IT'S budget season in Washington again.
The nation's policymakers are bargaining over the amount and the targets of federal spending cuts. And Capitol Hill is flooded with advocates and lobbyists trying to influence lawmakers' decisions on fiscal matters ranging from agricultural subsidies to naval bases.
What distinguishes 1992 from years past is that there appears to be broad bipartisan support for sharply reversing the upward trend in the budget deficit. The national debt stands well over $4 trillion.
Government reliance on borrowed funds, many economists say, has sapped strength from the United States economy by keeping interest rates high, discouraging new investment, and constricting growth in production and incomes.
Apparently aware of the political costs of conducting business as usual, lawmakers are anxious to shed the "reckless spender" stigma and to instead become associated with enacting responsible fiscal policy.
Senate Majority Leader George Mitchell (D) of Maine has labeled those who are fighting President Clinton's plans for tax increases, spending cuts, and tax incentives "the guardians of gridlock." Extended budget fight
Prioritizing federal spending is always a political struggle, but the current emphasis on health-care reform and slashing programs to realize substantial savings will produce a tough battle in the coming months.
Leon Panetta, director of the Office of Management and Budget (OMB), says that the vote on the reconciliation bill will prove whether or not Congress is serious about budget deficit reduction.
Facing charges that his plan imposes too many taxes and does too little to trim the fat, Mr. Clinton has been forced to consider a host of new ways to slash government spending.
The Congressional Budget Office says the White House plan falls $18 billion short of its claim that it will cut the deficit by $140 billion by 1997. The Joint Congressional Committee on Taxation says Clinton's proposed taxes on the nation's top income earners will fall $6.6 billion short of his estimated revenues.
In his own party, Clinton has heard from House Budget Committee Chairman Martin Sabo (D) of Minnesota, who pledges to come up with $3 billion in additional spending cuts over the next year. Some House Democrats are pushing for a plan to devote all of the spending reductions and tax revenues to chipping away at the federal deficit.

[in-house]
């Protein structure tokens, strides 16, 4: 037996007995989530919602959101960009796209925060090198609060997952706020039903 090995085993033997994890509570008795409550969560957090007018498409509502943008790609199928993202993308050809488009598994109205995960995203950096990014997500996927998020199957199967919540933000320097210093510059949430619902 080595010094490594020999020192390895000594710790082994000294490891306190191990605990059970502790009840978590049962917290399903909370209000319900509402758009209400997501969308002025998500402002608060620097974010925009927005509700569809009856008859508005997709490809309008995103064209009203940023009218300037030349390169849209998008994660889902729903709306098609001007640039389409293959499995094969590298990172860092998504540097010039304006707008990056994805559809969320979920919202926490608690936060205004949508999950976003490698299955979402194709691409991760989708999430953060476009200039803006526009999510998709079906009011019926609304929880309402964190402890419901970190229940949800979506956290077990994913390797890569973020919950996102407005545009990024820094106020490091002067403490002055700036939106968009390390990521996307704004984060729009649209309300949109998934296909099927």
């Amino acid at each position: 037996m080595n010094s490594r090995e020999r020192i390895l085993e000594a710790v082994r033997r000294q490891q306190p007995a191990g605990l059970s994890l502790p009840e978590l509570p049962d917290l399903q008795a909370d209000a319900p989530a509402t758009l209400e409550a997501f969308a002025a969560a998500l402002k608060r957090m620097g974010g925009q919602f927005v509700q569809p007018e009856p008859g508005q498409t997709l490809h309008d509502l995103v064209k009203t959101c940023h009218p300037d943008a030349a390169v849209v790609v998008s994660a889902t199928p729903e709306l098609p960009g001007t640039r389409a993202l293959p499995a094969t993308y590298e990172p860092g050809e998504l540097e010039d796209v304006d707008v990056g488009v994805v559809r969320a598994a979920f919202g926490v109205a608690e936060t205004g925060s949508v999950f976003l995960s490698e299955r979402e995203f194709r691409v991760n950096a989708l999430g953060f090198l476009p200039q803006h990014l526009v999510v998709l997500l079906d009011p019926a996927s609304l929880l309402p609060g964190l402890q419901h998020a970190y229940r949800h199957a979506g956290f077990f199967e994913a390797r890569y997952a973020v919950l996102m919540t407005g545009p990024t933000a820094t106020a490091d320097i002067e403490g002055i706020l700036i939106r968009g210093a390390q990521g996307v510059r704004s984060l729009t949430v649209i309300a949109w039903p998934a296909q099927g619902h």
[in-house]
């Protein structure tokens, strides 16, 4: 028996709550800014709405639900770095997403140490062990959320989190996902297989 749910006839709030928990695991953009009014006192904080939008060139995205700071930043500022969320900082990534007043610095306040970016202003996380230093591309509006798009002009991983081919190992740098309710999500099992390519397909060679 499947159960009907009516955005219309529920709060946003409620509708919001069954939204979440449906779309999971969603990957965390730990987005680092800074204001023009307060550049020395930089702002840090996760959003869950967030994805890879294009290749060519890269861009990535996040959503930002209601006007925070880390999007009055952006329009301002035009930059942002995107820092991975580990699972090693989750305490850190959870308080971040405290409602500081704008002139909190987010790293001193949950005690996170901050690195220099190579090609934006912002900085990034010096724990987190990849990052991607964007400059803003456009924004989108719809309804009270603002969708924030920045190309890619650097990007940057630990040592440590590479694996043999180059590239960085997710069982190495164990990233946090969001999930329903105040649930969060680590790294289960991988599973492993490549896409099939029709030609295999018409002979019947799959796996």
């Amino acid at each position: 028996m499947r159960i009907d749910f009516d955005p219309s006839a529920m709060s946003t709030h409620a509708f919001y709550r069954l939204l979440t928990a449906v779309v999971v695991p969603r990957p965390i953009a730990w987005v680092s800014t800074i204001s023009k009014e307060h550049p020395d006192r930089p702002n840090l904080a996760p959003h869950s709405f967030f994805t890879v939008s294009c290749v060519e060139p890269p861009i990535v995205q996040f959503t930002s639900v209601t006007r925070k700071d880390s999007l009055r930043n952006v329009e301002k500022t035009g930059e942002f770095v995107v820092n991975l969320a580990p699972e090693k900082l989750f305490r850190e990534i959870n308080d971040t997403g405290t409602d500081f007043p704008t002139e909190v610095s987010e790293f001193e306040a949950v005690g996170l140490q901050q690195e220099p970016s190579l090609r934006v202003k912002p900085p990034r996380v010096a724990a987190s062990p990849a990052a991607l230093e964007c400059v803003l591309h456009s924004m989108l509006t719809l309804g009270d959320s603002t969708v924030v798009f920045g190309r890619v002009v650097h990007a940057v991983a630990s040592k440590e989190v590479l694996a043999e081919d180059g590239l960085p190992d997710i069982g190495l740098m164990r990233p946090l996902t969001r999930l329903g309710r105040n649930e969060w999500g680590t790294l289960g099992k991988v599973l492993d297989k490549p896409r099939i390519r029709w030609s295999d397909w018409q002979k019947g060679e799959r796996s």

The 1990 budget deal struck between legislators and President Bush imposed strict spending limits on Congress. Additional budget cuts are needed before additional spending is approved, says Rep. Charles Schumer (D) of New York, a leading sponsor of the legislation.
Republican legislators have called for measures ranging from terminating subsidies for Amtrak and farmers to ending government programs for the space station and the Superconducting Super Collider. They have also recommended action on entitlements, ranging from capping cost-of-living increases for Social Security payments to more drastic reductions in welfare assistance. GOP politicians warn against cutting defense spending so deeply that the nation's security interests are compromised.
In an interview last week, California Gov. Pete Wilson, a Republican who presides over the country's largest and most economically troubled state, registered his concerns that instead of "cutting the fat, Clinton threatens to cut to the bone" with a proposed third round of defense cuts. Base closures and severed federal defense contracts in California will cost the state $6 billion in revenue and tens of thousands of jobs, he says. Budget approval plan
At a Monitor breakfast last week, Mr. Panetta sketched out an optimistic time line for budget negotiations. The House, he said, will pass Clinton's $30 billion-plus stimulus package this week, and the Senate next week. Both houses, he said, will likely pass the budget resolution - overall numbers and parameters for the budget - by Easter.
The House will cast its reconciliation vote by May, Panetta predicts, and the Senate vote will soon follow. The president could sign the bill by the August Congressional recess, if not by July 4.
Panetta says that the White House proposals have already signaled a strong commitment to deficit reduction. A 1 percentage point reduction in interest rates, he says, will provide $80 billion to $90 billion in stimulus to the economy through loan refinancings and other commercial transactions, he says. Support at the Fed Even Federal Reserve Board Chairman Alan Greenspan, who has for years admonished the White House and Congress for failing to control runaway government spending, testified before the House Budget Committee on Feb. 24 that "the President's budget proposals have prompted anticipation in the markets that there will be genuine progress in the reduction of federal deficits." Mr. Greenspan credits "this anticipation" with being "the most important factor behind the very significant recent decli nes in intermediate and long-term interest rates."
If fiscal policymakers successfully do rein in spending, Greenspan says he is ready to honor his stated intention to push interest rates down further and lessen the cost of capital if the economy falters. Lower interest rates are already reducing the cost of financing government debt.